One of the fundamental concepts of blockchain is understanding how new coins are created and distributed. In virtually all cryptocurrencies the cryptographic code requires either the use of proof of work (POW) or proof of stake (POS).
Proof of work and proof of stake are protocols designed to ensure that the transaction history that makes up the block chain are as free from error and forgery as possible.
Proof of work
The proof of work concept is a coding idea used in coins such as Bitcoin and Litecoin. Proof of work aims to ensure that the blockchain remains as an accurate and immutable database of transactions. The blockchain mining process uses a cryptographic hashing algorithm in its code. The result of the hashing algorithm is to identify false transaction histories submitted to the blockchain. This is because fake transaction histories will not produce the required answer to solve the hashing algorithm. As such, false transaction histories are rejected.
Downsides to proof of work
However, there are some downsides to proof of work. The mining process behind proof of work is computationally intensive. To solve the algorithm a mining computer must do a lot of work in order to find the solution.
The result of such a large computational power requirement means that in order to mine you will need to invest in specialist equipment. Proof of work requires specialist mining hardware with efficient computer graphics cards. Furthermore, there are ongoing electricity costs associated with mining.
Tragedy of the Commons risk
Finally, proof of work facilitates the ‘Tragedy of the Commons’. No, this isn’t some out-of-place reference to English Parliament. Instead it refers to the risk of the 51% attack.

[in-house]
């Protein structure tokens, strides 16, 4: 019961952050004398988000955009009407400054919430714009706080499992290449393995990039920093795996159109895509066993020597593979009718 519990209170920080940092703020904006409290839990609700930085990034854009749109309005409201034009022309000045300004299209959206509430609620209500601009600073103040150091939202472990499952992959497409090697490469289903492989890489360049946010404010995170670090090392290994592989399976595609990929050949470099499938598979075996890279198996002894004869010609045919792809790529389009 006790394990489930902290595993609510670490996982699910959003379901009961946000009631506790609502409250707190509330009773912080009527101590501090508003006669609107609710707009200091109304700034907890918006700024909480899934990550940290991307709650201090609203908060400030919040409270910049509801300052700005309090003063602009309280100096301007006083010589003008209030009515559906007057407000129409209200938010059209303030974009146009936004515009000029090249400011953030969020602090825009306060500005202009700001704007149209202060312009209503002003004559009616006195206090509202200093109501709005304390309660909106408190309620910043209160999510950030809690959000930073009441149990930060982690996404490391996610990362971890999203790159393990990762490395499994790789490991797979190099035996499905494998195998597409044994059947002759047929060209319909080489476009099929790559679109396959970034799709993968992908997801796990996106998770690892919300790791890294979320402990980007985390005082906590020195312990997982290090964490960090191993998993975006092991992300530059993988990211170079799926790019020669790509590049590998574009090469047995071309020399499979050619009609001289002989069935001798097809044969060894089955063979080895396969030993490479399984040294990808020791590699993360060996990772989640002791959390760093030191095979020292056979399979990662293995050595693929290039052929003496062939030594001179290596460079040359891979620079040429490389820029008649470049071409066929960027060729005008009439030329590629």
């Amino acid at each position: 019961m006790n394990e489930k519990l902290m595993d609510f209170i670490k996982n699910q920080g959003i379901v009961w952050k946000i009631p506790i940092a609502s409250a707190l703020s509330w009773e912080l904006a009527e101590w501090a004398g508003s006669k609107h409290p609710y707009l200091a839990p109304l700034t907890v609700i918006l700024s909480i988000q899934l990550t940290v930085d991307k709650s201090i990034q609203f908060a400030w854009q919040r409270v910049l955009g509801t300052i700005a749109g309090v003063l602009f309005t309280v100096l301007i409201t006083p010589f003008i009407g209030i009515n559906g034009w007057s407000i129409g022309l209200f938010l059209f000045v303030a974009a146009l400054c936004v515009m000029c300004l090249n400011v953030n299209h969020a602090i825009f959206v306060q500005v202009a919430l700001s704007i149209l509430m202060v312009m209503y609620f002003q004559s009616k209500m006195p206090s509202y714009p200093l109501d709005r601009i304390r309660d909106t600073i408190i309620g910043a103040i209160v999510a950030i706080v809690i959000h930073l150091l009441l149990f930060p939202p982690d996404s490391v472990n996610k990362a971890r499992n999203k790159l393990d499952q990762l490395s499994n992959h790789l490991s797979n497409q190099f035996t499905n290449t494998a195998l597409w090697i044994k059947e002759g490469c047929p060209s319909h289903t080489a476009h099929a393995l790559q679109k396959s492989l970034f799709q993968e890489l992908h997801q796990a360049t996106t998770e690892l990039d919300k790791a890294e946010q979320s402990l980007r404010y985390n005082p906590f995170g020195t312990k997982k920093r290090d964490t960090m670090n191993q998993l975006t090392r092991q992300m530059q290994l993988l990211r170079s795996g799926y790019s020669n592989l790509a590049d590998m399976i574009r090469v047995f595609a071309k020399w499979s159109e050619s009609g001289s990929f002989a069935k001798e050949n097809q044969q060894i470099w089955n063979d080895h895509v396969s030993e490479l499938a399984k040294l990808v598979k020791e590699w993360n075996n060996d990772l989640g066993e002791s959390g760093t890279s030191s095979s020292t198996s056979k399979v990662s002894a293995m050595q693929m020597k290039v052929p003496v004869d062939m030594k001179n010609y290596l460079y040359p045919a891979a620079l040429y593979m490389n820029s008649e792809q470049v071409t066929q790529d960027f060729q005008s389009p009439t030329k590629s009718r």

The theory is that as payouts for mining Bitcoin reduce over time there is less incentive for smaller miners to mine. As a result, greater control of the mining process goes to bigger mining pools. As such, this increases the risk of a mining pool controlling more than 50% of the mining process. This could allow them to force through false transaction profiles that favour themselves.
Proof of stake
Used in the Ethereum code, proof of stake is an alternative to proof of work that avoids the risk of the Tragedy of the Commons. Additionally, it is a validation process that is less computationally intensive than proof of work.
In proof of stake a node contributing to the network must stake some tokens that you already have. As a reward the stake generates a percentage return much like a dividend from a stock investment.
Attempts at forging transactions histories could mean that you could forfeit your stake. False transaction histories are identified as those transaction histories that do not agree with the consensus. Users of the cryptocurrency know to trust the block with the most stake behind it.
Assessing proof of stake
Compared to proof of work, proof of stake does not require as much computing power. This is because the computer is not trying to solve any cryptographic hashing algorithm. As such there is no initial investment in specialist equipment required and cheaper running costs.
The drawback is that you must already own special tokens in order to stake. In the case of Ethereum, the staking token is called Ether. More importantly, proof of stake is arguably not as secure as trying to solve a hashing algorithm as in the case of proof of work.